The saying goes that just half of what we were taught in medical school is wrong. Also half of what we think we know about medicine now is wrong. The problem is that we don’t know which half! But this does mean that keeping up-to-date with the current medical literature is very important. Why just yesterday I read that maybe leeches and purging aren’t such good treatments for headaches after all!
Two of my favorite sources of continuing medical education are the Prescriber’s Letter (found here) and the Medical Letter (found here). Both provide evaluations of medications and changes in medical thinking that are unbiased by marketing from Big Pharma. Both are subscriptions services (which they have to be since they don’t accept advertising) but both are well worth the money.
Recent editions of both publications have some really interesting information that I would like to share here. Because I don’t want to infringe copyrights, I will summarize the information presented instead of “copy and paste.” Those who are interested can look up the originals!
Prescriber’s Letter, January 2013
Beta Blockers for Hypertension? Not for most patients!
Beta-blockers are no longer a preferred drug for uncomplicated hypertension. Even though they do lower blood pressure, beta blockers are less effective in preventing long term bad outcomes like heart attacks and strokes than alternative medications like diuretics, ACE inhibitors/angiotensin receptor blockers (ARBs) or calcium channel blockers. Atenolol appears to be the worst offender in this regard. The one population in which beta-blockers should still be used are those patients who have had heart attacks or otherwise have known coronary artery disease. So if your patient has had an MI, use metoprolol or carvedilol. If not, use something else for hypertension. Get rid of atenolol entirely.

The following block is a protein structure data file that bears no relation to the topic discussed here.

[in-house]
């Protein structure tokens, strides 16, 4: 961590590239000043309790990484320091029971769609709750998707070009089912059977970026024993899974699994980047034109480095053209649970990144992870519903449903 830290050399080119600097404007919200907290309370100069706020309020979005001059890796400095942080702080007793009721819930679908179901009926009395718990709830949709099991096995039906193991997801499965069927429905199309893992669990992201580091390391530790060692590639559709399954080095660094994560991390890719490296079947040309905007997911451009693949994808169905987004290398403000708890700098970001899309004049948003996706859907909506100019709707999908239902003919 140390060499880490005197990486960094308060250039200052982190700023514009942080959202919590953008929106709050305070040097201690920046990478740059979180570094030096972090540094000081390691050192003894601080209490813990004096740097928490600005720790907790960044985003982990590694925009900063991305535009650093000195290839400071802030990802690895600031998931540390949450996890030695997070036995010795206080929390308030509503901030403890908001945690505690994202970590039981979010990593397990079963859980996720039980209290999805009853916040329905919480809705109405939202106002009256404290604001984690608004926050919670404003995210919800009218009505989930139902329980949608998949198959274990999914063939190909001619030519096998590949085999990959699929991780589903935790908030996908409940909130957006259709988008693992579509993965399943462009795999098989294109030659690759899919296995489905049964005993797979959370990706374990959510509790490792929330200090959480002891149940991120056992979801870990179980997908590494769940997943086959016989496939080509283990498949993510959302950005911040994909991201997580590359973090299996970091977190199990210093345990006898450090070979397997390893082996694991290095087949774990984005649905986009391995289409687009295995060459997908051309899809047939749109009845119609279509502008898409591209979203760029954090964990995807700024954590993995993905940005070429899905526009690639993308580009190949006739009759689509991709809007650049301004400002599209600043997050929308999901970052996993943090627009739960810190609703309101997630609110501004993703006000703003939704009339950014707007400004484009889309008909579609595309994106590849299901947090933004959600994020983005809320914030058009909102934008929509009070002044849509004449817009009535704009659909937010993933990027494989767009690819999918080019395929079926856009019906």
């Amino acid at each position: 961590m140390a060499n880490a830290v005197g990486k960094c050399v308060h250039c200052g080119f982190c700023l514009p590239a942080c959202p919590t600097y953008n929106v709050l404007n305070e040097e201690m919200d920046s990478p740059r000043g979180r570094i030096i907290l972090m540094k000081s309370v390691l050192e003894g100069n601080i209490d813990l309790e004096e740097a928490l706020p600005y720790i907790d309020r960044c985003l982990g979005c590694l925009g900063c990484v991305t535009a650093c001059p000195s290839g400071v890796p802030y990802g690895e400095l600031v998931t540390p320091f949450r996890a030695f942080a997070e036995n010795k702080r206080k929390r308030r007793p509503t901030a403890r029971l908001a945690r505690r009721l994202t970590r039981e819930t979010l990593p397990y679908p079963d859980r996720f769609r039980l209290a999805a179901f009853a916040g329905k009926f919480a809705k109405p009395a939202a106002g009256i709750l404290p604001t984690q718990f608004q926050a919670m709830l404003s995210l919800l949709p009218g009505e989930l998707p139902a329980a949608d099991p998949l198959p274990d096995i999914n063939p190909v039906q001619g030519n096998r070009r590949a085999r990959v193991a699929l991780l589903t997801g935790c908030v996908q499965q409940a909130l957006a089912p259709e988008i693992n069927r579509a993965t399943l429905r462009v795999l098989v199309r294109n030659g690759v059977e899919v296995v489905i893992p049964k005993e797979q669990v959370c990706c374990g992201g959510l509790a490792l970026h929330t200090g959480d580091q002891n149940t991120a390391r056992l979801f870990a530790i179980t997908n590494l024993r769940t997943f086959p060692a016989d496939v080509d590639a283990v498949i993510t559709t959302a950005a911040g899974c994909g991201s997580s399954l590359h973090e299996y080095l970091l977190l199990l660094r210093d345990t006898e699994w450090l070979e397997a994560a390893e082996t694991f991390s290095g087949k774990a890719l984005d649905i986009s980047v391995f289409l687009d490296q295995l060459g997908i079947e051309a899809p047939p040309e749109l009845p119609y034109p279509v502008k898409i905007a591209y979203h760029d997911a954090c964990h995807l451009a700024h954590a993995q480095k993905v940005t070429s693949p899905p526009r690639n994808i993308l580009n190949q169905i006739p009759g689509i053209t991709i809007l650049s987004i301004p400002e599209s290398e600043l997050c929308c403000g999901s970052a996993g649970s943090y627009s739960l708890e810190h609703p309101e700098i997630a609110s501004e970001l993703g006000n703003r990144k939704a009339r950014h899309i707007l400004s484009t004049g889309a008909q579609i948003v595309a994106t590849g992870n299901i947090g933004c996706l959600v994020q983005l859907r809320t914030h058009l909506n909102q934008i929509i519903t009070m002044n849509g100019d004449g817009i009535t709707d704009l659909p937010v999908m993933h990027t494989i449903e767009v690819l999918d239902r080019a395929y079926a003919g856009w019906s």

The Medical Letter, Dec. 24, 2012
Can you use cephalosporins in patients with penicillin allergies? Yes, in most patients.
I was taught in medical school that patients with a true penicillin allergy had a 10% risk of also being allergic to a cephalosporin. It turns out that this is not true. The true incidence of allergic reactions to cephalosporins in patients who relate a history of penicillin allergy is only 0.1%.
There are two reasons for this. First of all, if you skin test all people who say that they are allergic to penicillin, only a small minority will be found to be truly allergic (I have heard less than 10%). Second, even those patients who are proven to be allergic to penicillin by skin testing have only a 2% chance (not 10%) of also being allergic to cephalosporins.
Chemically, penicillins and cephalosporins do share a common beta-lactam ring, but it is the side chains of the molecules, not the central ring, that cause allergic reactions.
So if a patient has almost died from a penicillin allergic reaction, i.e, Stevens Johnson Syndrome or toxic epidermal necrolysis or the like, I would not risk the 2% chance of repeating the event. But if the patient gives a history of a vague rash thought to be due to penicillin, the risk of using a cephalosporin is very, very low.
Do you still use beta blockers for uncomplicated hypertension? Why or why not? Please comment.
Do you give cephalosporins to patients with a stated penicillin allergy? We would like to hear your comments!
I have only listed two of my many favorite resources for Continuing Medical Education. What are yours? Please comment.